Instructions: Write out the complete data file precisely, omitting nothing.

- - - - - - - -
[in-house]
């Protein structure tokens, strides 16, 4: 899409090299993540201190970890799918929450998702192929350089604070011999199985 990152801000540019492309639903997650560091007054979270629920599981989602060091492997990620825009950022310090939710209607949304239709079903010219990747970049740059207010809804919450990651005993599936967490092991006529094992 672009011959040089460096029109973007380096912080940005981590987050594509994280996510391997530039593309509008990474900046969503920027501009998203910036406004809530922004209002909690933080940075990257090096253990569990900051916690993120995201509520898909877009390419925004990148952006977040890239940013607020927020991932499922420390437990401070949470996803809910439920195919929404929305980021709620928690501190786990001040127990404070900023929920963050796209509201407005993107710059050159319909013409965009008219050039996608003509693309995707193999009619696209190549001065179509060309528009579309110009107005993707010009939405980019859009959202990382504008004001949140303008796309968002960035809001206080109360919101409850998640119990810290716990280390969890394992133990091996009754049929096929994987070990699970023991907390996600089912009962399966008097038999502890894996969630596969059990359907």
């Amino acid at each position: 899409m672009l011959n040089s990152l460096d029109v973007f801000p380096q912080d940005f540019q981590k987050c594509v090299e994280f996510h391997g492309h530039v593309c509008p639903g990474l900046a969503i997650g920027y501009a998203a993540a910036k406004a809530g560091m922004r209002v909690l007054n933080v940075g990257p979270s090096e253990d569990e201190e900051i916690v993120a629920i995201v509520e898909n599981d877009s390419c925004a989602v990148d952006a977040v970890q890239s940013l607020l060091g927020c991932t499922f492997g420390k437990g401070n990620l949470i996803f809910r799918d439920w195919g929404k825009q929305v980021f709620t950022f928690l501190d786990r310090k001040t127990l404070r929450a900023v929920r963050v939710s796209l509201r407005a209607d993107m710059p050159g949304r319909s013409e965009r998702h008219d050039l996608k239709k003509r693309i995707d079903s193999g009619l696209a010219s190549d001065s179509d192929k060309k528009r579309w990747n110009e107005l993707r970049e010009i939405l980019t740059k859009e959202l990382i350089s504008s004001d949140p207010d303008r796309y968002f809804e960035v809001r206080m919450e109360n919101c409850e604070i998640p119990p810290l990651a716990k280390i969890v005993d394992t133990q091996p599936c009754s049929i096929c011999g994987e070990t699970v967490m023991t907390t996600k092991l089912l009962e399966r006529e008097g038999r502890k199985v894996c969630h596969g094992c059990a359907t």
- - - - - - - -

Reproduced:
[in-house]
């Protein structure tokens, strides 16, 4: 899409090299993540201190970890799918929450998702192929350089604070011999199985 990152801000540019492309639903997650560091007054979270629920599981989602060091492997990620825009950022310090939710209607949304239709079903010219990747970049740059207010809804919450990651005993599936967490092991006529094992 672009011959040089460096029109973007380096912080940005981590987050594509994280996510391997530039593309509008990474900046969503920027501009998203910036406004809530922004209002909690933080940075990257090096253990569990900051916690993120995201509520898909877009390419925004990148952006977040890239940013607020927020991932499922420390437990401070949470996803809910439920195919929404929305980021709620928690501190786990001040127990404070900023929920963050796209509201407005993107710059050159319909013409965009008219050039996608003509693309995707193999009619696209190549001065179509060309528009579309110009107005993707010009939405980019859009959202990382504008004001949140303008796309968002960035809001206080109360919101409850998640119990810290716990280390969890394992133990091996009754049929096929994987070990699970023991907390996600089912009962399966008097038999502890894996969630596969059990359907």
């Amino acid at each position: 899409m672009l011959n040089s990152l460096d029109v973007f801000p380096q912080d940005f540019q981590k987050c594509v090299e994280f996510h391997g492309h530039v593309c509008p639903g990474l900046a969503i997650g920027y501009a998203a993540a910036k406004a809530g560091m922004r209002v909690l007054n933080v940075g990257p979270s090096e253990d569990e201190e900051i916690v993120a629920i995201v509520e898909n599981d877009s390419c925004a989602v990148d952006a977040v970890q890239s940013l607020l060091g927020c991932t499922f492997g420390k437990g401070n990620l949470i996803f809910r799918d439920w195919g929404k825009q929305v980021f709620t950022f928690l501190d786990r310090k001040t127990l404070r929450a900023v929920r963050v939710s796209l509201r407005a209607d993107m710059p050159g949304r319909s013409e965009r998702h008219d050039l996608k239709k003509r693309i995707d079903s193999g009619l696209a010219s190549d001065s179509d192929k060309k528009r579309w990747n110009e107005l993707r970049e010009i939405l980019t740059k859009e959202l990382i350089s504008s004001d949140p207010d303008r796309y968002f809804e960035v809001r206080m919450e109360n919101c409850e604070i998640p119990p810290l990651a716990k280390i969890v005993d394992t133990q091996p599936c009754s049929i096929c011999g994987e070990t699970v967490m023991t907390t996600k092991l089912l009962e399966r006529e008097g038999r502890k199985v894996c969630h596969g094992c059990a359907t």